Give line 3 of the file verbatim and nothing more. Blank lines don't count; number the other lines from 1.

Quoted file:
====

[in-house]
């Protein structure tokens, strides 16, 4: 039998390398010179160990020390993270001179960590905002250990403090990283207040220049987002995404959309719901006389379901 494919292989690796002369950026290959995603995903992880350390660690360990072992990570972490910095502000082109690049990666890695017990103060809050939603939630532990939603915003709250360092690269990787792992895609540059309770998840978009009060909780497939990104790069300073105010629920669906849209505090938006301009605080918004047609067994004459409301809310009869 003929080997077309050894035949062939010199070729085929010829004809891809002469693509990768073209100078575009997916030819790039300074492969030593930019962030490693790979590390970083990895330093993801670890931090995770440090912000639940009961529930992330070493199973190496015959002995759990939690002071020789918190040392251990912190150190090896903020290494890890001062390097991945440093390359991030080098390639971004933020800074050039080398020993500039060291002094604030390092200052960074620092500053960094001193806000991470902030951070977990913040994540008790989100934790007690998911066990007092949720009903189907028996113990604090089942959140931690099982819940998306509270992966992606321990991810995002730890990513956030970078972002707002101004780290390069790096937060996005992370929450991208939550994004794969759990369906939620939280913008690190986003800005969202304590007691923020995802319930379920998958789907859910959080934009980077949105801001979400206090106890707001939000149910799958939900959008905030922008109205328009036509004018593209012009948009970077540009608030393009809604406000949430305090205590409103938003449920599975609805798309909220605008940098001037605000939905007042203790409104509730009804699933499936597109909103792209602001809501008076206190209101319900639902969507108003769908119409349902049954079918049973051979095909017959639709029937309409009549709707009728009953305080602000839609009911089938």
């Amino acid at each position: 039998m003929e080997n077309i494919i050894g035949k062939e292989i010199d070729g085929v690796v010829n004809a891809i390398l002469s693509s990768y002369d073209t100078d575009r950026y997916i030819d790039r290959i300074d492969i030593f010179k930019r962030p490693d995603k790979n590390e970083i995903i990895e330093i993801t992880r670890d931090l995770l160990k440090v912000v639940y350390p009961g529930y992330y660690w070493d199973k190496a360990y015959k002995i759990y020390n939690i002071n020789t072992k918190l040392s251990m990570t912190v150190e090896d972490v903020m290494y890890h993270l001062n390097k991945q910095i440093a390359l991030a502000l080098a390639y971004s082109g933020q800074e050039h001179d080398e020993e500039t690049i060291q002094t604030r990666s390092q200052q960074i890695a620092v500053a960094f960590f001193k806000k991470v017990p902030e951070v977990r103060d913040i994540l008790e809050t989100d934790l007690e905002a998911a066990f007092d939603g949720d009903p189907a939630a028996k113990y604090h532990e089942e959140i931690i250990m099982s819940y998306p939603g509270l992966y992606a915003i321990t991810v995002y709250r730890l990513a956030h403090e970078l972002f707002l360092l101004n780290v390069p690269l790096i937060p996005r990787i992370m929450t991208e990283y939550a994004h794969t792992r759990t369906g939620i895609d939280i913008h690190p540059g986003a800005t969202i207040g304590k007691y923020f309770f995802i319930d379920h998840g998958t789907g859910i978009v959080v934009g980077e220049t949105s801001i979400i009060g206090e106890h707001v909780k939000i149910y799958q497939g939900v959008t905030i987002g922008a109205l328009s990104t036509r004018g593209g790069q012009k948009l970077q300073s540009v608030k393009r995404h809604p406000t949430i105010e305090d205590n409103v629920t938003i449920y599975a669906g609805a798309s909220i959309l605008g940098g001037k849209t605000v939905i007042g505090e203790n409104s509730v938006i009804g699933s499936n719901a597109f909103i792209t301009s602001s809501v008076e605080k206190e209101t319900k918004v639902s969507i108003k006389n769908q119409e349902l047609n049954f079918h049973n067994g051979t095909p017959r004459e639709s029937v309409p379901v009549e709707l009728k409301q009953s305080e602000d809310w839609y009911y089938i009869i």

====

């Amino acid at each position: 039998m003929e080997n077309i494919i050894g035949k062939e292989i010199d070729g085929v690796v010829n004809a891809i390398l002469s693509s990768y002369d073209t100078d575009r950026y997916i030819d790039r290959i300074d492969i030593f010179k930019r962030p490693d995603k790979n590390e970083i995903i990895e330093i993801t992880r670890d931090l995770l160990k440090v912000v639940y350390p009961g529930y992330y660690w070493d199973k190496a360990y015959k002995i759990y020390n939690i002071n020789t072992k918190l040392s251990m990570t912190v150190e090896d972490v903020m290494y890890h993270l001062n390097k991945q910095i440093a390359l991030a502000l080098a390639y971004s082109g933020q800074e050039h001179d080398e020993e500039t690049i060291q002094t604030r990666s390092q200052q960074i890695a620092v500053a960094f960590f001193k806000k991470v017990p902030e951070v977990r103060d913040i994540l008790e809050t989100d934790l007690e905002a998911a066990f007092d939603g949720d009903p189907a939630a028996k113990y604090h532990e089942e959140i931690i250990m099982s819940y998306p939603g509270l992966y992606a915003i321990t991810v995002y709250r730890l990513a956030h403090e970078l972002f707002l360092l101004n780290v390069p690269l790096i937060p996005r990787i992370m929450t991208e990283y939550a994004h794969t792992r759990t369906g939620i895609d939280i913008h690190p540059g986003a800005t969202i207040g304590k007691y923020f309770f995802i319930d379920h998840g998958t789907g859910i978009v959080v934009g980077e220049t949105s801001i979400i009060g206090e106890h707001v909780k939000i149910y799958q497939g939900v959008t905030i987002g922008a109205l328009s990104t036509r004018g593209g790069q012009k948009l970077q300073s540009v608030k393009r995404h809604p406000t949430i105010e305090d205590n409103v629920t938003i449920y599975a669906g609805a798309s909220i959309l605008g940098g001037k849209t605000v939905i007042g505090e203790n409104s509730v938006i009804g699933s499936n719901a597109f909103i792209t301009s602001s809501v008076e605080k206190e209101t319900k918004v639902s969507i108003k006389n769908q119409e349902l047609n049954f079918h049973n067994g051979t095909p017959r004459e639709s029937v309409p379901v009549e709707l009728k409301q009953s305080e602000d809310w839609y009911y089938i009869i």